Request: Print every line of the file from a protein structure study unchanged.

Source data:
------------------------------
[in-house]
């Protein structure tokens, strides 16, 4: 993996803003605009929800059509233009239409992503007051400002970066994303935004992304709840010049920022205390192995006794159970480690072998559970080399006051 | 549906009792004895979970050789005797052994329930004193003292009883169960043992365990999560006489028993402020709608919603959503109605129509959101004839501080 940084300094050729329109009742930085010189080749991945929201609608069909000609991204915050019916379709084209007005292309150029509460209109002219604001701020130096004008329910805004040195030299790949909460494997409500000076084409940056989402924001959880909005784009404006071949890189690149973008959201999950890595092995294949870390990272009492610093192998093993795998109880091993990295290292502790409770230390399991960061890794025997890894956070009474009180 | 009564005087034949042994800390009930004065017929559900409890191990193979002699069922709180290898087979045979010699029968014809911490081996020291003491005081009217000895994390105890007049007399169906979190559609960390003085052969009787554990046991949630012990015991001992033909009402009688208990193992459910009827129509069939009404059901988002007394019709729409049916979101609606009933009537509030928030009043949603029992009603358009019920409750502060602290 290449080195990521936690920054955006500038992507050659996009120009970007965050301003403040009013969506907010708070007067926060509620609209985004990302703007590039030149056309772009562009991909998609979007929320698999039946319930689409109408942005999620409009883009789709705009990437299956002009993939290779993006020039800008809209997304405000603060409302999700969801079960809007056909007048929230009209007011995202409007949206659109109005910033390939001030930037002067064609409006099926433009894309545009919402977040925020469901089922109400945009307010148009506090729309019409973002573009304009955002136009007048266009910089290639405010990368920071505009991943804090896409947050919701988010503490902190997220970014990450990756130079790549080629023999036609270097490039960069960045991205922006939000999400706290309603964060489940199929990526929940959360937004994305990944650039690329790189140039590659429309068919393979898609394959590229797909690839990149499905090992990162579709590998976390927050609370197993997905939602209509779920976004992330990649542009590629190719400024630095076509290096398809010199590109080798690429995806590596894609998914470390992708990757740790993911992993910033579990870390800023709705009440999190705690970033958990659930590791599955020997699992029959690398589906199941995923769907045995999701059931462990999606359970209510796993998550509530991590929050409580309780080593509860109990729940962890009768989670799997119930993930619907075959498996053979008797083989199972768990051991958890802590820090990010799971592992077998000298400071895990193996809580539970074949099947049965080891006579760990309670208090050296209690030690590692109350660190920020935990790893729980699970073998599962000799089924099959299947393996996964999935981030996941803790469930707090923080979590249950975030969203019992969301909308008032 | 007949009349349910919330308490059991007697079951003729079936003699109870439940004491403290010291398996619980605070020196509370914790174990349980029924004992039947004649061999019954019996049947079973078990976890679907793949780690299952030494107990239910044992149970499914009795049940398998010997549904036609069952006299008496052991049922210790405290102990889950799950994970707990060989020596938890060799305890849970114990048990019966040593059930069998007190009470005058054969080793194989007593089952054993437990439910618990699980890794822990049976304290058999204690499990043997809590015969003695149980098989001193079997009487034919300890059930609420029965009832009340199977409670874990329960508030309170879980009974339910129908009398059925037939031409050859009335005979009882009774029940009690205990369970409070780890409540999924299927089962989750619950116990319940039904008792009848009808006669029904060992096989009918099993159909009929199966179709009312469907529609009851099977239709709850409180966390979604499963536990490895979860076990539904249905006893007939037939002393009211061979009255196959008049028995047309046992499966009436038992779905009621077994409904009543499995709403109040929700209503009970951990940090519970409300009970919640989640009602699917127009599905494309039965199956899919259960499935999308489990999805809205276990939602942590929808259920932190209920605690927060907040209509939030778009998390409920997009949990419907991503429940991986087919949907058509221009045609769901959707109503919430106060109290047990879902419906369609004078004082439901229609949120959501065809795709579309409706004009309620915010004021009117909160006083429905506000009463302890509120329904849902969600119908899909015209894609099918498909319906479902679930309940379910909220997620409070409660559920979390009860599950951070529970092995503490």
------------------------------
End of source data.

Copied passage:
[in-house]
């Protein structure tokens, strides 16, 4: 993996803003605009929800059509233009239409992503007051400002970066994303935004992304709840010049920022205390192995006794159970480690072998559970080399006051 | 549906009792004895979970050789005797052994329930004193003292009883169960043992365990999560006489028993402020709608919603959503109605129509959101004839501080 940084300094050729329109009742930085010189080749991945929201609608069909000609991204915050019916379709084209007005292309150029509460209109002219604001701020130096004008329910805004040195030299790949909460494997409500000076084409940056989402924001959880909005784009404006071949890189690149973008959201999950890595092995294949870390990272009492610093192998093993795998109880091993990295290292502790409770230390399991960061890794025997890894956070009474009180 | 009564005087034949042994800390009930004065017929559900409890191990193979002699069922709180290898087979045979010699029968014809911490081996020291003491005081009217000895994390105890007049007399169906979190559609960390003085052969009787554990046991949630012990015991001992033909009402009688208990193992459910009827129509069939009404059901988002007394019709729409049916979101609606009933009537509030928030009043949603029992009603358009019920409750502060602290 290449080195990521936690920054955006500038992507050659996009120009970007965050301003403040009013969506907010708070007067926060509620609209985004990302703007590039030149056309772009562009991909998609979007929320698999039946319930689409109408942005999620409009883009789709705009990437299956002009993939290779993006020039800008809209997304405000603060409302999700969801079960809007056909007048929230009209007011995202409007949206659109109005910033390939001030930037002067064609409006099926433009894309545009919402977040925020469901089922109400945009307010148009506090729309019409973002573009304009955002136009007048266009910089290639405010990368920071505009991943804090896409947050919701988010503490902190997220970014990450990756130079790549080629023999036609270097490039960069960045991205922006939000999400706290309603964060489940199929990526929940959360937004994305990944650039690329790189140039590659429309068919393979898609394959590229797909690839990149499905090992990162579709590998976390927050609370197993997905939602209509779920976004992330990649542009590629190719400024630095076509290096398809010199590109080798690429995806590596894609998914470390992708990757740790993911992993910033579990870390800023709705009440999190705690970033958990659930590791599955020997699992029959690398589906199941995923769907045995999701059931462990999606359970209510796993998550509530991590929050409580309780080593509860109990729940962890009768989670799997119930993930619907075959498996053979008797083989199972768990051991958890802590820090990010799971592992077998000298400071895990193996809580539970074949099947049965080891006579760990309670208090050296209690030690590692109350660190920020935990790893729980699970073998599962000799089924099959299947393996996964999935981030996941803790469930707090923080979590249950975030969203019992969301909308008032 | 007949009349349910919330308490059991007697079951003729079936003699109870439940004491403290010291398996619980605070020196509370914790174990349980029924004992039947004649061999019954019996049947079973078990976890679907793949780690299952030494107990239910044992149970499914009795049940398998010997549904036609069952006299008496052991049922210790405290102990889950799950994970707990060989020596938890060799305890849970114990048990019966040593059930069998007190009470005058054969080793194989007593089952054993437990439910618990699980890794822990049976304290058999204690499990043997809590015969003695149980098989001193079997009487034919300890059930609420029965009832009340199977409670874990329960508030309170879980009974339910129908009398059925037939031409050859009335005979009882009774029940009690205990369970409070780890409540999924299927089962989750619950116990319940039904008792009848009808006669029904060992096989009918099993159909009929199966179709009312469907529609009851099977239709709850409180966390979604499963536990490895979860076990539904249905006893007939037939002393009211061979009255196959008049028995047309046992499966009436038992779905009621077994409904009543499995709403109040929700209503009970951990940090519970409300009970919640989640009602699917127009599905494309039965199956899919259960499935999308489990999805809205276990939602942590929808259920932190209920605690927060907040209509939030778009998390409920997009949990419907991503429940991986087919949907058509221009045609769901959707109503919430106060109290047990879902419906369609004078004082439901229609949120959501065809795709579309409706004009309620915010004021009117909160006083429905506000009463302890509120329904849902969600119908899909015209894609099918498909319906479902679930309940379910909220997620409070409660559920979390009860599950951070529970092995503490």